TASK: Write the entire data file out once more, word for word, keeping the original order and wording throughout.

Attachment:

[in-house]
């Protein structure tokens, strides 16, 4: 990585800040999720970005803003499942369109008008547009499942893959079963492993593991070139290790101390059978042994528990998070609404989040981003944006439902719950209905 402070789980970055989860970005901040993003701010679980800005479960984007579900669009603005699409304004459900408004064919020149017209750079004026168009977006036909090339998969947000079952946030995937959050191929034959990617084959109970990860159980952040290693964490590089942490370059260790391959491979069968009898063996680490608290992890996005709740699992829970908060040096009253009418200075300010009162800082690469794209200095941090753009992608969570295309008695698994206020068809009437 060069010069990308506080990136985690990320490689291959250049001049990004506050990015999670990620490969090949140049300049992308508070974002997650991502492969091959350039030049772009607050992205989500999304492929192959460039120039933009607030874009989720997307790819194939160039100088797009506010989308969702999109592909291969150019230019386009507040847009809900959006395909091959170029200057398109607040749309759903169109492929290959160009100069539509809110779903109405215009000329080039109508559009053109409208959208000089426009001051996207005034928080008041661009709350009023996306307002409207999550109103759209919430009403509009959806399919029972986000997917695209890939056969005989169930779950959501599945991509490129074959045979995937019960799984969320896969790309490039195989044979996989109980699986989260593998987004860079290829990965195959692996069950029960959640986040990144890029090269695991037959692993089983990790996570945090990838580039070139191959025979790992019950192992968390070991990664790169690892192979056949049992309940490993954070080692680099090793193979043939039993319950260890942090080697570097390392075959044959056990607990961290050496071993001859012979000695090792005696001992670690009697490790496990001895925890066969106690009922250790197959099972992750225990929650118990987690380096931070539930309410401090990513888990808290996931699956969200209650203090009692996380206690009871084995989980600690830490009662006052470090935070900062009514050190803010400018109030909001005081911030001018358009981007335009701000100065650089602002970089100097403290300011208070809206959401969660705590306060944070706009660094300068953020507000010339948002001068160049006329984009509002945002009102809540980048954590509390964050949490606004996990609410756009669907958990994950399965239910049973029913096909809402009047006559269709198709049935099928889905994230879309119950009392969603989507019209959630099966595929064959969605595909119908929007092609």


[in-house]
């Protein structure tokens, strides 16, 4: 990585800040999720970005803003499942369109008008547009499942893959079963492993593991070139290790101390059978042994528990998070609404989040981003944006439902719950209905 402070789980970055989860970005901040993003701010679980800005479960984007579900669009603005699409304004459900408004064919020149017209750079004026168009977006036909090339998969947000079952946030995937959050191929034959990617084959109970990860159980952040290693964490590089942490370059260790391959491979069968009898063996680490608290992890996005709740699992829970908060040096009253009418200075300010009162800082690469794209200095941090753009992608969570295309008695698994206020068809009437 060069010069990308506080990136985690990320490689291959250049001049990004506050990015999670990620490969090949140049300049992308508070974002997650991502492969091959350039030049772009607050992205989500999304492929192959460039120039933009607030874009989720997307790819194939160039100088797009506010989308969702999109592909291969150019230019386009507040847009809900959006395909091959170029200057398109607040749309759903169109492929290959160009100069539509809110779903109405215009000329080039109508559009053109409208959208000089426009001051996207005034928080008041661009709350009023996306307002409207999550109103759209919430009403509009959806399919029972986000997917695209890939056969005989169930779950959501599945991509490129074959045979995937019960799984969320896969790309490039195989044979996989109980699986989260593998987004860079290829990965195959692996069950029960959640986040990144890029090269695991037959692993089983990790996570945090990838580039070139191959025979790992019950192992968390070991990664790169690892192979056949049992309940490993954070080692680099090793193979043939039993319950260890942090080697570097390392075959044959056990607990961290050496071993001859012979000695090792005696001992670690009697490790496990001895925890066969106690009922250790197959099972992750225990929650118990987690380096931070539930309410401090990513888990808290996931699956969200209650203090009692996380206690009871084995989980600690830490009662006052470090935070900062009514050190803010400018109030909001005081911030001018358009981007335009701000100065650089602002970089100097403290300011208070809206959401969660705590306060944070706009660094300068953020507000010339948002001068160049006329984009509002945002009102809540980048954590509390964050949490606004996990609410756009669907958990994950399965239910049973029913096909809402009047006559269709198709049935099928889905994230879309119950009392969603989507019209959630099966595929064959969605595909119908929007092609």